Research Article: Using Protein Clusters from Whole Proteomes to Construct and Augment a Dendrogram

Date Published: February 20, 2013

Publisher: Hindawi Publishing Corporation

Author(s): Yunyun Zhou, Douglas R. Call, Shira L. Broschat.


In this paper we present a new ab initio approach for constructing an unrooted dendrogram using protein clusters, an approach that has the potential for estimating relationships among several thousands of species based on their putative proteomes. We employ an open-source software program called pClust that was developed for use in metagenomic studies. Sequence alignment is performed by pClust using the Smith-Waterman algorithm, which is known to give optimal alignment and, hence, greater accuracy than BLAST-based methods. Protein clusters generated by pClust are used to create protein profiles for each species in the dendrogram, these profiles forming a correlation filter library for use with a new taxon. To augment the dendrogram with a new taxon, a protein profile for the taxon is created using BLASTp, and this new taxon is placed into a position within the dendrogram corresponding to the highest correlation with profiles in the correlation filter library. This work was initiated because of our interest in plasmids, and each step is illustrated using proteomes from Gram-negative bacterial plasmids. Proteomes for 527 plasmids were used to generate the dendrogram, and to demonstrate the utility of the insertion algorithm twelve recently sequenced pAKD plasmids were used to augment the dendrogram.

Partial Text

The availability of complete proteomes for hundreds of thousands of species provides an unprecedented opportunity to study genetic relationships among a large number of species. However, the necessary software tools for handling massive amounts of data must first be developed before we can exploit the availability of these proteomes. Currently the tools used for clustering either are restricted in terms of the number of proteomes that can be examined because of the time required to obtain results or else are restricted in terms of their sensitivity. For example, clustering by means of hidden markov models (HMM), multiple sequence alignment, and pairwise sequence alignment by means of the Smith-Waterman alignment algorithm are limited by their time complexity. The Smith-Waterman algorithm, a dynamic programming algorithm, is known to give optimal alignment between two protein sequences for a given similarity matrix [1], but alignment of two sequences of lengths m and n requires O(mn) time. On the other hand, heuristic approximate alignment methods, frequently based on BLAST and its variants [2], reduce the computational time required; for example, in practice BLAST effectively reduces the time to O(n), but this comes at the risk of losing sensitivity to homology detection. In fact, numerous articles—for example, see [3, 4]—have discussed this loss of sensitivity in BLAST-based results compared to those of the Smith-Waterman algorithm. To ensure that a maximum number of homologous sequences are identified, highly sensitive pairwise homology detection is required. Otherwise, the clusters of homologous sequences obtained by means of a given clustering method will not include all possible members and, ultimately, the final results will be less accurate.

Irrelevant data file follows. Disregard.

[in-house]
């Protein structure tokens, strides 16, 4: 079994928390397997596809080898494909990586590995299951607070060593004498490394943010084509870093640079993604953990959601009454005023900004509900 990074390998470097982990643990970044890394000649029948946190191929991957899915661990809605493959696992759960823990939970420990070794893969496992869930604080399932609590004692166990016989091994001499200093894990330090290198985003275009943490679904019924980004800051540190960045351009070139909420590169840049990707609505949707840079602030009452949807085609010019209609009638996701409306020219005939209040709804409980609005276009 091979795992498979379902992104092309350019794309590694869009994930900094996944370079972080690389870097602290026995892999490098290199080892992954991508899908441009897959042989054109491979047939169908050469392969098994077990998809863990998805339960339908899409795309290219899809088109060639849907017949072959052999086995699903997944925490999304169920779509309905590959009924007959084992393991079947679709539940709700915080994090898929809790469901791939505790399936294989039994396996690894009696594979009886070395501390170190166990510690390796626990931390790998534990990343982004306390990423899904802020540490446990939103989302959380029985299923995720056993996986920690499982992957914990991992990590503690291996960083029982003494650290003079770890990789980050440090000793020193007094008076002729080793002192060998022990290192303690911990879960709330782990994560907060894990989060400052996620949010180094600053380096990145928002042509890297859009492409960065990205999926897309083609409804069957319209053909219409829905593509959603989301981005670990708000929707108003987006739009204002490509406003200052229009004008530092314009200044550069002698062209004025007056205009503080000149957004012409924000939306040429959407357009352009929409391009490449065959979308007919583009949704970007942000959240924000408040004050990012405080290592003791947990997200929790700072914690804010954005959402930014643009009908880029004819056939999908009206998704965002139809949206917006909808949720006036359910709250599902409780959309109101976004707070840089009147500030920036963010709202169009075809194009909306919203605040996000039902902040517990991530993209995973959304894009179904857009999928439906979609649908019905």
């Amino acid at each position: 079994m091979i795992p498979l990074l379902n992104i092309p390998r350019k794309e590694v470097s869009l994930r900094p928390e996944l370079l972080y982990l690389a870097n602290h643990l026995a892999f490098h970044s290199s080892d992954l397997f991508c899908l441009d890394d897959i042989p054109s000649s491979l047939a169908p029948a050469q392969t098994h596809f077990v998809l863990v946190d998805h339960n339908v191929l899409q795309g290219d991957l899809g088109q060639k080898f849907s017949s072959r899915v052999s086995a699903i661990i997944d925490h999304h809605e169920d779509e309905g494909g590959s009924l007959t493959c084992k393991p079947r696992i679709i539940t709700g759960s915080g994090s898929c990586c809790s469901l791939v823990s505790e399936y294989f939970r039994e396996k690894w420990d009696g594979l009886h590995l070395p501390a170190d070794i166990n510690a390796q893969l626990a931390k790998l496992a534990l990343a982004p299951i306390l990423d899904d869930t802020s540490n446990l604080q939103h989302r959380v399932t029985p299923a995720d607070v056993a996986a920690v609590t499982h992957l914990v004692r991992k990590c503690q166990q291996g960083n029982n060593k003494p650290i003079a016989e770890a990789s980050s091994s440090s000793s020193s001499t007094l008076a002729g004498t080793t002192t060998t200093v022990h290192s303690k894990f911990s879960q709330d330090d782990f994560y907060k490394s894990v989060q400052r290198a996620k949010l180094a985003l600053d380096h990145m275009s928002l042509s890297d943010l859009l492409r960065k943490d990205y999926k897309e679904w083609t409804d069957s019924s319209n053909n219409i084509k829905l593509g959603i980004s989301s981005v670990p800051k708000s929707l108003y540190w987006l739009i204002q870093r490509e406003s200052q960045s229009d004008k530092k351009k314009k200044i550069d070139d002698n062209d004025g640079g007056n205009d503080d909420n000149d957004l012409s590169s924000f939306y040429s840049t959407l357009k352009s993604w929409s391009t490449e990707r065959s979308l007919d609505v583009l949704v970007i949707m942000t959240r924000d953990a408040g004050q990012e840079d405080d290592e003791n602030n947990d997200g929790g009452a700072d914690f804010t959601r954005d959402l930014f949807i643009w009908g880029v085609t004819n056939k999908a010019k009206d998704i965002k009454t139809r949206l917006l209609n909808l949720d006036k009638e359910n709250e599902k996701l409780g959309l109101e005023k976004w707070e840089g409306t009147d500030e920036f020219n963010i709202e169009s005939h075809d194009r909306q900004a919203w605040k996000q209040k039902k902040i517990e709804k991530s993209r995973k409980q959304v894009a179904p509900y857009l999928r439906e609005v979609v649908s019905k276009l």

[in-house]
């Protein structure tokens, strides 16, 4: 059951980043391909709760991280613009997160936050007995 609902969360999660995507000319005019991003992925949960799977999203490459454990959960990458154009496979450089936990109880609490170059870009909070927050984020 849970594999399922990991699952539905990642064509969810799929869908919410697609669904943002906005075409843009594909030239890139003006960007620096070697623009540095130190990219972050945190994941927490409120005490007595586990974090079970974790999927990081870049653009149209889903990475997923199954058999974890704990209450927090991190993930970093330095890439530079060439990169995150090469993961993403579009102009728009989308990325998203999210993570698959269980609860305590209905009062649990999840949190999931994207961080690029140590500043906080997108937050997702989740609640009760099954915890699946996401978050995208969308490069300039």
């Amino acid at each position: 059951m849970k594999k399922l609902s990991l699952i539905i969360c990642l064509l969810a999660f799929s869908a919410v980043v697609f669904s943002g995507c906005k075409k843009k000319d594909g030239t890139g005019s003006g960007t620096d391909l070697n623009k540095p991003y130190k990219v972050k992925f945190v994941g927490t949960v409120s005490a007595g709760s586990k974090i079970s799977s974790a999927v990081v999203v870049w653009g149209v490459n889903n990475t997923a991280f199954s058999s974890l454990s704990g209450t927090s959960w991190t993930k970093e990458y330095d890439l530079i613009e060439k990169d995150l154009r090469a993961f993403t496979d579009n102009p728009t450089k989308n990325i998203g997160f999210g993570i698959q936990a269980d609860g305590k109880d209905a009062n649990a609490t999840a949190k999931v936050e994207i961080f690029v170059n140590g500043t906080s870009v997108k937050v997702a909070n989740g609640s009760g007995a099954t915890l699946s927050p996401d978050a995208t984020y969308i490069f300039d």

In this work we present a new ab initio method for constructing a dendrogram from whole proteomes that begins with output from pClust, a software program developed for homology detection for large-scale protein sequence analyses. We develop an efficient approach for insertion of a new species into the dendrogram based on the use of a correlation filter library. This is much more efficient than constructing an entirely new tree which is computationally costly. We illustrate our method by creating a dendrogram for 527 Gram-negative bacterial plasmids and augmenting this dendrogram with twelve pAKD plasmids isolated from Norwegian soil. For purposes of comparison, we also construct a smaller dendrogram consisting of 50 species and use two different distance metrics. The two resulting trees agree well with results shown in [21]. The classification results for the twelve plasmids agree with a phylogenetic tree constructed using multiple sequence alignment of the relaxase gene traI presented in [20].




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